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Green Business

October 29, 2010 , Personal

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I have been avoiding this topic like the plague ever since I had an amazing lunch with Kate, author of the Green Bride Guide. I felt I couldn’t talk about being green unless I was living in a yurt in Alaska, harvesting my own food, and chopping my own wood for a stove (you saw that couple in the New York Times home section about a year ago, right? After reading that, I was like ‘I totally suck. I’m killing the planet because I use heat.’)

But- f* it. I’m not perfect. My business isn’t 100% green. And it never will be. So I should be proud of the things I do because being a green home/business is important to me. I actually got into being more environmentally responsible through being an animal right activist. No, I don’t throw paint on people but I own that phrase because I believe there are sane people out there working to improve the conditions animals are in all around the world.

So it started with what I call “the bunny test”. Anything that comes in my house has to pass “the bunny test”- as in ‘did this product or company that made said product put this in a bunny’s eyeball or other body part?’. With three house rabbits, I couldn’t look *them* in the eyeball and be ok with buying a shampoo if it was tested on a fellow bunny– even if that means I have to cough up more money and not buy the Pantene Pro-V shampoo and go with the Nexxus shampoo. I try not to even buy products that aren’t tested on animals but are run by a company that still does so. So I spend more money on shampoo- fine. I don’t get new shoes. It’s a balance.

So everything that comes into my house, makeup, cleaning supplies, food, etc all has to pass “the bunny test”. And I realized in doing this, I was buying cruelty free products but also organic/green products as well. I use method soap and just buy the big bag at Target to refill the dispensers when they get low. Less packaging, less waste, green cleaning product.

Toby and Fern (2 of my 3 bunnies), hard at work yesterday, ensuring the bunny test is being taken seriously.

So my business is run out of my home, so my desk is cleaned using green products. I recycle like a mofo. All my lights are compact florescent. The cards I give my clients for their guests to access their wedding gallery are all printed are recycled paper. But I’m still a total paper whore and love to send my clients handwritten notes. I don’t have solar panels on my home. I use the computer all day editing images which sucks up energy. I buy a lot of cutting edge technology for storing and backing up images, which means electronics tend to be useless in a year or two.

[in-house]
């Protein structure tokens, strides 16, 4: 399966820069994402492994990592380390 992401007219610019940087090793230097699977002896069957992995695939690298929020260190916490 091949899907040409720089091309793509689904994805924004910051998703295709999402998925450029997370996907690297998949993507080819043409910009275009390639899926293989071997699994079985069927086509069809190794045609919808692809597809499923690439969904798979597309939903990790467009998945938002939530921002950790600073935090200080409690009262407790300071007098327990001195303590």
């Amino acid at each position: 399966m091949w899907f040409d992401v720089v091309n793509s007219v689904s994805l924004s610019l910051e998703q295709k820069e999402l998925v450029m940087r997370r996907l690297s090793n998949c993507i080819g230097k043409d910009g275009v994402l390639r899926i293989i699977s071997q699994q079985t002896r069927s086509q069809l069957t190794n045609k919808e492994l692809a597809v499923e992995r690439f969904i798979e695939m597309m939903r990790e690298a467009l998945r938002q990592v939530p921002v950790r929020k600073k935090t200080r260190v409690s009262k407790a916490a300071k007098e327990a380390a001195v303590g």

I’m always looking to move forward towards even greener business practices. Sometimes it’s 2 steps forward, one step back. Like composting. I tried it and was soooo excited. I read a few books on it. And my compost pile became a giant, stinky, bug infested mess that never turned to compost. Boo. But I want my clients, friends, fellow photographers to know how important being green is to me. It’s something I have been doing well before the beginning of my business and continues.

Comments

[…] But I have been hitting a frustrating wall- nail polish I kept coming across didn’t meet the bunny test. I just couldn’t find cruelty-free and eco-friendly nail polish. And when I did? Ohhhh, it […]

Hey Kelly,

Isn’t Kate great?!!

Re paper: don’t feel so guilty -especially if you use 100% PCW paper and treefree paper like cotton or hemp. (BTY – there was a fabulous hemp paper about 12 yrs ago that made photos look amazing! B+W looked like photogravure…)
There are only 2 or 3 mills making 100% PCW paper in the US. Most of the recycled paper that is picked up curbside gets shipped to Asia. Like, 95% or more.
So – it’s really important to create product streams that support using recycled fiber.
If we greenies don’t create the markets, then they will all go bankrupt. (Which happened all through the 1990’s). Which would leave no choice, and just the virgin/rainforest papermakers controlling the entire market. Almost happened a few years ago. The mill that makes the 100% PCW paper we use all the time, went into bankruptcy. Luckily, it was bought by Neenah paper.
Best to you 🙂

Helen – Invitesite.com (eco papers + printing since 1995)

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